Kmara, which means "enough" in English, played a prominent role in anti-government protests across Georgia on June 3. Demonstrators supported opposition calls for changes in the composition of the country's Central Election Commission, which will oversee the parliamentary election. [For additional see the Eurasia Insight archive]. Some local political observers believe that Kmara's fast rise to prominence has been assisted by Mikhail Saakashvili and Zurab Zhvania, former Shevardnadze political allies who are now among the administration's most ardent critics. [For background see the Eurasia Insight archives].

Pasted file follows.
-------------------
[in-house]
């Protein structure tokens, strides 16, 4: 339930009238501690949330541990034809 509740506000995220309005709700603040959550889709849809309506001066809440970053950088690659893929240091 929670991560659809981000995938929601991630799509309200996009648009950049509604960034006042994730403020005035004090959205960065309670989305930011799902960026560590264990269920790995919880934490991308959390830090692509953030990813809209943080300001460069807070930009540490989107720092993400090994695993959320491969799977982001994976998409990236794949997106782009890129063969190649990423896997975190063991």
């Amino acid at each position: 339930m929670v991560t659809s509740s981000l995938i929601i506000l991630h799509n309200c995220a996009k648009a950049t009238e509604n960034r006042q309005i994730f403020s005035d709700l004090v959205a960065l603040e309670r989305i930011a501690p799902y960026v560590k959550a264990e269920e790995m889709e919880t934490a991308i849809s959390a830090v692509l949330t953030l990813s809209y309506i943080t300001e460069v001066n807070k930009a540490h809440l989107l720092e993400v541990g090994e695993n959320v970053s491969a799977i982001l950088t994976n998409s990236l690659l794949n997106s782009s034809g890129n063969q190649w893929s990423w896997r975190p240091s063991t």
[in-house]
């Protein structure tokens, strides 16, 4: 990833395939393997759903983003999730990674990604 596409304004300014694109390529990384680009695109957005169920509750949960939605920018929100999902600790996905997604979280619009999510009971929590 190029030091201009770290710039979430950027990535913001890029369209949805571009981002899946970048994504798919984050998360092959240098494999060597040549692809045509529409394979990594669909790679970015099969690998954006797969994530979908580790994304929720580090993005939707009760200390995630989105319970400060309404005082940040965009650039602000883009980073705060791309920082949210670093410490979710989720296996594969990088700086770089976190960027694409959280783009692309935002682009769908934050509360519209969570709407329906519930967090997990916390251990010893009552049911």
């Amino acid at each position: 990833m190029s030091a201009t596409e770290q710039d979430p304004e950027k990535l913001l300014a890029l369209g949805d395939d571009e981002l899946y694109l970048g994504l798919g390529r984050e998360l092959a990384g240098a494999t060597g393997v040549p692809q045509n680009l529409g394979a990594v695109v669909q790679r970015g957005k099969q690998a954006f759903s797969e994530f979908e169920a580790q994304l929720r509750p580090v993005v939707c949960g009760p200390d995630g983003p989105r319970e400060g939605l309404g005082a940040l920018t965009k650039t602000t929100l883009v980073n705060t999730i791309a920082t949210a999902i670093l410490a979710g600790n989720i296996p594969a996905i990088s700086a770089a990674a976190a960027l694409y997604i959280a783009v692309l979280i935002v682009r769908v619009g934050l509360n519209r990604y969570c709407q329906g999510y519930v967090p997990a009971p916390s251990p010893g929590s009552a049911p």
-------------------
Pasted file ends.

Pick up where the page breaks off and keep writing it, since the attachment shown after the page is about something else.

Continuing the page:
Student protests began gaining strength in April, when scores of students wrote the word "enough" in public spaces and roughly 300 protesters burned a flag portraying Shevardnadze and his entourage in front of the State Chancellery. Since then, Kmara has conducted numerous anti-government actions.
Shevardnadze supporters immediately denounced Kmara, suggesting initially that the movement was receiving financing from Russian sources. "Russian special services are planning a large-scale, tried-and-tested operation:
Giorgi Lomsadze is a Georgia-based freelance journalist.